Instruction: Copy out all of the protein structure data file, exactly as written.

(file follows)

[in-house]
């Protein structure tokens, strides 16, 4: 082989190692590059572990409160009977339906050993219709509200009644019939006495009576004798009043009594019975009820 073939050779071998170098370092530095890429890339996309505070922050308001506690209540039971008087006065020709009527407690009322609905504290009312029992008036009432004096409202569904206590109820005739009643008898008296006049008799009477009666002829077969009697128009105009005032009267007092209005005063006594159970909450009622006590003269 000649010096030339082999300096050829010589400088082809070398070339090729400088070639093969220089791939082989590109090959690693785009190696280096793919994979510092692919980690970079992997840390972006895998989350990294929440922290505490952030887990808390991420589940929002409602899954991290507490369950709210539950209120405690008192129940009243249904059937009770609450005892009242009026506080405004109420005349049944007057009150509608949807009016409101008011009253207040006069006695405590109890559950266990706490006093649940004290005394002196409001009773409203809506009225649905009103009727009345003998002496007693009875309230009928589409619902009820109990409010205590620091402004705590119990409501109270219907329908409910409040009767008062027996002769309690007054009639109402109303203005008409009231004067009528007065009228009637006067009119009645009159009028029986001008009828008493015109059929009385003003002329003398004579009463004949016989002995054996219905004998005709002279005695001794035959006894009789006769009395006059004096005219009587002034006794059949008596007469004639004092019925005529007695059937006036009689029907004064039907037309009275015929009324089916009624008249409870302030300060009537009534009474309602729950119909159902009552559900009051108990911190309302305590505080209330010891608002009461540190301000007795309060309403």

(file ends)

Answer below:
[in-house]
């Protein structure tokens, strides 16, 4: 082989190692590059572990409160009977339906050993219709509200009644019939006495009576004798009043009594019975009820 073939050779071998170098370092530095890429890339996309505070922050308001506690209540039971008087006065020709009527407690009322609905504290009312029992008036009432004096409202569904206590109820005739009643008898008296006049008799009477009666002829077969009697128009105009005032009267007092209005005063006594159970909450009622006590003269 000649010096030339082999300096050829010589400088082809070398070339090729400088070639093969220089791939082989590109090959690693785009190696280096793919994979510092692919980690970079992997840390972006895998989350990294929440922290505490952030887990808390991420589940929002409602899954991290507490369950709210539950209120405690008192129940009243249904059937009770609450005892009242009026506080405004109420005349049944007057009150509608949807009016409101008011009253207040006069006695405590109890559950266990706490006093649940004290005394002196409001009773409203809506009225649905009103009727009345003998002496007693009875309230009928589409619902009820109990409010205590620091402004705590119990409501109270219907329908409910409040009767008062027996002769309690007054009639109402109303203005008409009231004067009528007065009228009637006067009119009645009159009028029986001008009828008493015109059929009385003003002329003398004579009463004949016989002995054996219905004998005709002279005695001794035959006894009789006769009395006059004096005219009587002034006794059949008596007469004639004092019925005529007695059937006036009689029907004064039907037309009275015929009324089916009624008249409870302030300060009537009534009474309602729950119909159902009552559900009051108990911190309302305590505080209330010891608002009461540190301000007795309060309403």